#ThirstyThursday: Lan Fong Yuen Hong Kong Milk Tea Review: So Authentic It’ll Really Bring You To Hong Kong


On today’s “episode” of #ThirstyThursday, I got to thinking about a deep subject: milk tea has such a large grey area.

If the word ‘milk’ comes first, does that mean that it should taste mainly of milk?

But given that the word ‘tea’ is at the back, that should be the actual focus of the drink, right?

Just what is considered a legit milk tea?

Source: Tenor

For me, a milk tea can never be perfect without pearls — but that’s not that point. The point is: if I willingly buy a cup of milk tea without pearls, then it’s a legit milk tea. And I say this without a shadow of a doubt.

Trust me, I hardly ever buy milk tea on its own at Koi and LiHO.

Lan Fong Yuen Hong Kong Milk Tea

Yet, Lan Fong Yuen’s small cup of Hong Kong milk tea has got me coming back for more.

The best part? It costs you $2.80 at 7-Eleven and NTUC stores; that’s cheaper than Koi and LiHO (unless you’re a student).

What exactly made this famous brand, famous? We’re here to find out.

Truly Hong Kong

The beauty of this little cup of goodness is that it stays true to its name. Lan Fong Yuen’s Hong Kong Street Milk Tea is distinctly and irrefutably Hong Kong. Comparatively, Koi and LiHO’s cup of milk tea may taste like milk and tea, but there isn’t a place that I can attribute its taste to.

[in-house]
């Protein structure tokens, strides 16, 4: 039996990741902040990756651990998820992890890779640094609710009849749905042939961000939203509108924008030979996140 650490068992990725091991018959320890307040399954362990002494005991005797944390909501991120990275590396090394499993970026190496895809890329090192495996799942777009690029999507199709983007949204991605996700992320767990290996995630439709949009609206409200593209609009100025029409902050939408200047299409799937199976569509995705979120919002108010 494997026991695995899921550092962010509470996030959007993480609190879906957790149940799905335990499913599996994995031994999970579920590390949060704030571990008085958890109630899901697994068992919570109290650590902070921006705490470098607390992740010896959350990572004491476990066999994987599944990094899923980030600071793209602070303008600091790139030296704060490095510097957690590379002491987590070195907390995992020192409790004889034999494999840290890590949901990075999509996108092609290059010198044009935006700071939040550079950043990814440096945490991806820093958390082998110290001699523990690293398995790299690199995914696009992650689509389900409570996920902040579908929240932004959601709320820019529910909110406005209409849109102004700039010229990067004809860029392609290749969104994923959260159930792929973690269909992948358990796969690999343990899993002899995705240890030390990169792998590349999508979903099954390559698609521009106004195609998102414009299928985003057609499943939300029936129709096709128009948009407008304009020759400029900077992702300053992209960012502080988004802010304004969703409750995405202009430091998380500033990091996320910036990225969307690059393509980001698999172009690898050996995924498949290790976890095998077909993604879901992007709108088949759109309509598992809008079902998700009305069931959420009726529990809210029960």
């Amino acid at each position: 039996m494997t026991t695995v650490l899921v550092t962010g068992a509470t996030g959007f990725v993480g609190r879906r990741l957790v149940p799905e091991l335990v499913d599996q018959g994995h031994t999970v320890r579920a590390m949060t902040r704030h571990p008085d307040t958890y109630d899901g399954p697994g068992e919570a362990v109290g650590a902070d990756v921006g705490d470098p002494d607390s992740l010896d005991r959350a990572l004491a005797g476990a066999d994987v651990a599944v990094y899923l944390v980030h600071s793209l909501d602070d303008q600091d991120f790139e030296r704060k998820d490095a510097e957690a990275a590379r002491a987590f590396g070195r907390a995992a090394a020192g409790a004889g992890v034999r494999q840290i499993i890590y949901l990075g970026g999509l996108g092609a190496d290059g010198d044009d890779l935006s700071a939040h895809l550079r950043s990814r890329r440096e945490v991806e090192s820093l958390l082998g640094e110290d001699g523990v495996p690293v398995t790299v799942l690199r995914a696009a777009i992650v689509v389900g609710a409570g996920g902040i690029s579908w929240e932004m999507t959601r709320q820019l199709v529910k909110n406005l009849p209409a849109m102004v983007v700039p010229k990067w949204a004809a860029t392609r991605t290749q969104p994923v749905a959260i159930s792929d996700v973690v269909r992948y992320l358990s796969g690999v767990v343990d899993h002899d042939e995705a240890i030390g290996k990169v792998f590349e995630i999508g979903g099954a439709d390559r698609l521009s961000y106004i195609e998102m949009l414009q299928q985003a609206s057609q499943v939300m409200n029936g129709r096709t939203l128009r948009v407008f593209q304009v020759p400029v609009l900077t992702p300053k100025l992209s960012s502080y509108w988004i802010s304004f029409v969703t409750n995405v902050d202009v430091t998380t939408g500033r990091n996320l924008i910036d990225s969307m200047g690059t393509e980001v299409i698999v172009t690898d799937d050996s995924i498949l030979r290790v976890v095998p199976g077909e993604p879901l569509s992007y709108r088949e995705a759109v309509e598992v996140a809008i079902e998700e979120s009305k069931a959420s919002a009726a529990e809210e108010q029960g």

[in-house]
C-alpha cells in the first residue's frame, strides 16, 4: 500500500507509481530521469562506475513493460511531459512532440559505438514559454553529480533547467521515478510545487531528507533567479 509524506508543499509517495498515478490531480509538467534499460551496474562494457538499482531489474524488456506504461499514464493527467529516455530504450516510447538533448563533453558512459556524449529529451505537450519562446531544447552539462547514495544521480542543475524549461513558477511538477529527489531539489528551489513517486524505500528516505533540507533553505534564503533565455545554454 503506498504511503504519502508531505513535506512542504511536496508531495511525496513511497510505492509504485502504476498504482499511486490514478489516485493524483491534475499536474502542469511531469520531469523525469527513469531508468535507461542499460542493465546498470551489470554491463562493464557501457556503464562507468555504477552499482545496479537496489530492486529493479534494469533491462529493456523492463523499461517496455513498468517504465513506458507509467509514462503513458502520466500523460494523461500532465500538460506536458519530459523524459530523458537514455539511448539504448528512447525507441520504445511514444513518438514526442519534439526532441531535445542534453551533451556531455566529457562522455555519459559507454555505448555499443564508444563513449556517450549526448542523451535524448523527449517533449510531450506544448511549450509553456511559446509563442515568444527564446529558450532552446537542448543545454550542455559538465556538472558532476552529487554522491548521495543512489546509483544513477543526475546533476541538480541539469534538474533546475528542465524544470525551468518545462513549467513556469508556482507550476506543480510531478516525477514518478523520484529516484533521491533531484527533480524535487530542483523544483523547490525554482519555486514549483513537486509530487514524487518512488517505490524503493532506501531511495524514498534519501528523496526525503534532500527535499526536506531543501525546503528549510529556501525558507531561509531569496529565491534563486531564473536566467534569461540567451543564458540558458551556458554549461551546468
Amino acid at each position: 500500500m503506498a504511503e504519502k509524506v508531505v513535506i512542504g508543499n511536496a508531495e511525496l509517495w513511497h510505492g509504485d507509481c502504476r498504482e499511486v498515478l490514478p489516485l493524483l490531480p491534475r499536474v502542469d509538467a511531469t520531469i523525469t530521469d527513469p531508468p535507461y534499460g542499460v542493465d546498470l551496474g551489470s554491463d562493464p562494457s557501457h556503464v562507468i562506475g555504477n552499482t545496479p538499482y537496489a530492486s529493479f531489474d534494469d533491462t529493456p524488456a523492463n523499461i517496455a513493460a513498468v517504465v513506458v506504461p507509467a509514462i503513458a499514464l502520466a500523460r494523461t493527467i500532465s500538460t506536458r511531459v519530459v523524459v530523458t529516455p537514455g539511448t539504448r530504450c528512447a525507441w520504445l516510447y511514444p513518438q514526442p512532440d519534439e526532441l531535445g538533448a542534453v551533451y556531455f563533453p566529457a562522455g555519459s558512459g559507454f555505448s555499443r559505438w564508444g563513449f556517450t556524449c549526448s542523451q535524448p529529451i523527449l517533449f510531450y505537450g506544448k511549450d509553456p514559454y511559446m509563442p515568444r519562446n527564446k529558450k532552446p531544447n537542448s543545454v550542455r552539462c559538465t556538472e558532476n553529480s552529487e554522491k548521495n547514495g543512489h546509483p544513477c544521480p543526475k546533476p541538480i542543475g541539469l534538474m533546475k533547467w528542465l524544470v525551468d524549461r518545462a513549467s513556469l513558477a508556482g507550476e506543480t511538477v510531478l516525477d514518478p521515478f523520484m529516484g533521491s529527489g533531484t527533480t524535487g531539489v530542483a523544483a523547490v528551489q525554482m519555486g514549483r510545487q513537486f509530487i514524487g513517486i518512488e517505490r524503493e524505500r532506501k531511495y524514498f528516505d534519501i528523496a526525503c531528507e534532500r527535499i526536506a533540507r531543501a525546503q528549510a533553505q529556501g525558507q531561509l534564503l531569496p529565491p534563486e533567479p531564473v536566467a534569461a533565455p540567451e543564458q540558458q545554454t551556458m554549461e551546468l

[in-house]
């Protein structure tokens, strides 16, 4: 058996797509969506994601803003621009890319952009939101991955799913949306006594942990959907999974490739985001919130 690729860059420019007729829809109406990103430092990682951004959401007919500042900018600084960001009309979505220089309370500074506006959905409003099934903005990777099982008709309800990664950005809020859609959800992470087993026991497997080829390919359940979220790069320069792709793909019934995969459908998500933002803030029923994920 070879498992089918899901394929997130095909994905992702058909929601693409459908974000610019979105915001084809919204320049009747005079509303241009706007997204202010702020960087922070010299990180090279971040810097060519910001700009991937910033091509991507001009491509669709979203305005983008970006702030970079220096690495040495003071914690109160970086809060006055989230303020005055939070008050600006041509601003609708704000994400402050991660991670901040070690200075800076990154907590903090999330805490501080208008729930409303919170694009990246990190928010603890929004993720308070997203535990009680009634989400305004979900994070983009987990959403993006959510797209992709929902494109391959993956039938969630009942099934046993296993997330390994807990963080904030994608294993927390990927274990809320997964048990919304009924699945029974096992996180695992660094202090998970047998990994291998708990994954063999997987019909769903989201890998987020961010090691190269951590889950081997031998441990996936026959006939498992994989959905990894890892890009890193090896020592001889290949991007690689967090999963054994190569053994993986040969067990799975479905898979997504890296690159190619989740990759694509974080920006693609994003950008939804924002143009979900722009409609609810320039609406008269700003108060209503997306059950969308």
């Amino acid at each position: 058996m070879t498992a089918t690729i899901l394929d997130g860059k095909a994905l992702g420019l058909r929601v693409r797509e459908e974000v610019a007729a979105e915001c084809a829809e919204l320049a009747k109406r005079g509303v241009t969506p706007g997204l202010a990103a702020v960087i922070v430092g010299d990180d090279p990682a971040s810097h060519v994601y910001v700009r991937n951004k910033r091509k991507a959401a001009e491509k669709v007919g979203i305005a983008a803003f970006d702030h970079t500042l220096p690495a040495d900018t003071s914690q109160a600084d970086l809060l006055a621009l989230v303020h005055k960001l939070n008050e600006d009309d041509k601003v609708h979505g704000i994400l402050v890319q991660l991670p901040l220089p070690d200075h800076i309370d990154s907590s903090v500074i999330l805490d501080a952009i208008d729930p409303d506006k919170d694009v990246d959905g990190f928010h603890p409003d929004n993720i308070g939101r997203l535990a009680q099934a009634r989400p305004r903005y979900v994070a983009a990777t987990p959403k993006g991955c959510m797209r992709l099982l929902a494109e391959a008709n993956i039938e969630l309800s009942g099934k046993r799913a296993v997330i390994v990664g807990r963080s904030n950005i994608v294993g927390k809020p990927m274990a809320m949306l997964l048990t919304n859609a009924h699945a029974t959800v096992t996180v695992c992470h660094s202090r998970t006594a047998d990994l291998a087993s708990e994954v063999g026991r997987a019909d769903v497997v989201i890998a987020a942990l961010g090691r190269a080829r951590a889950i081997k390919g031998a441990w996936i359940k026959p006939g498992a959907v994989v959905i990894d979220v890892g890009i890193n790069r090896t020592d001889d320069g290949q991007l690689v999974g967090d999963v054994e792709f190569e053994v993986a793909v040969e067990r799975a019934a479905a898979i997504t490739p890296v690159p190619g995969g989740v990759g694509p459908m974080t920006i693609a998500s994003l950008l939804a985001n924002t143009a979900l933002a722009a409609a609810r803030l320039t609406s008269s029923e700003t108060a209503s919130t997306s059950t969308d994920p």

This milk tea is legit Hong Kong’s style, unlike our version which tastes predominantly of milk.

One sip in and the strong tea taste comes through immediately, reminiscent of our teh tarik. Why this was so surprising, was because the first few ingredients were occupied by condensed milk and sugar.

Intense Yet Not Overly Sweet

Yet, it doesn’t taste overly sweet when combined with the prominent tea taste. Having tried my friend’s 100% sugar Koi, this feels like a blessing.

If this were a drink at Koi, the sugar level would probably be 25%.


The intense tea flavour makes sense considering they used black tea, which is characterised by its bitter taste. With the condensed milk and sugar to cover up the bitterness, the heavy tea flavour is able to shine through amidst the subtle sweetness.

In terms of texture, this milk tea sits in the sweet spot between dilute and creamy. However, I would say that the texture is definitely thicker than Koi or LiHO.

The combination of intensity and texture gave rise to a flavour that continues to sit at the back of your throat for some time. Along with it, there is a tannic aftertaste to the milk tea (basically, a drying sensation).

Because of that, I would recommend drinking some water in between sips to make the experience more comfortable. For one, I definitely would not be able to finish the cup in one go.


Caffeine Content

Interestingly, there was also a cautionary note on the packaging (how could milk tea possibly be harmful?).

Apparently, insomniacs shouldn’t drink this at night because of the caffeinated black tea. If you’re particularly susceptible to caffeine, this is probably not a good idea at night too.

That being said, this cup of tea was extremely enjoyable despite its risks — if it could transport you to Hong Kong, it very well would with its signature taste.

Should You Buy This?

For $2.80, this small cup takes you on a mini trip to Hong Kong’s very own Lan Fong Yuen; and for that, I give this 4/5.

For those who have only ever known Koi and LiHO as their holy grail milk tea, this cup will surely bring the brands down their pedestal.

Rating: 4/5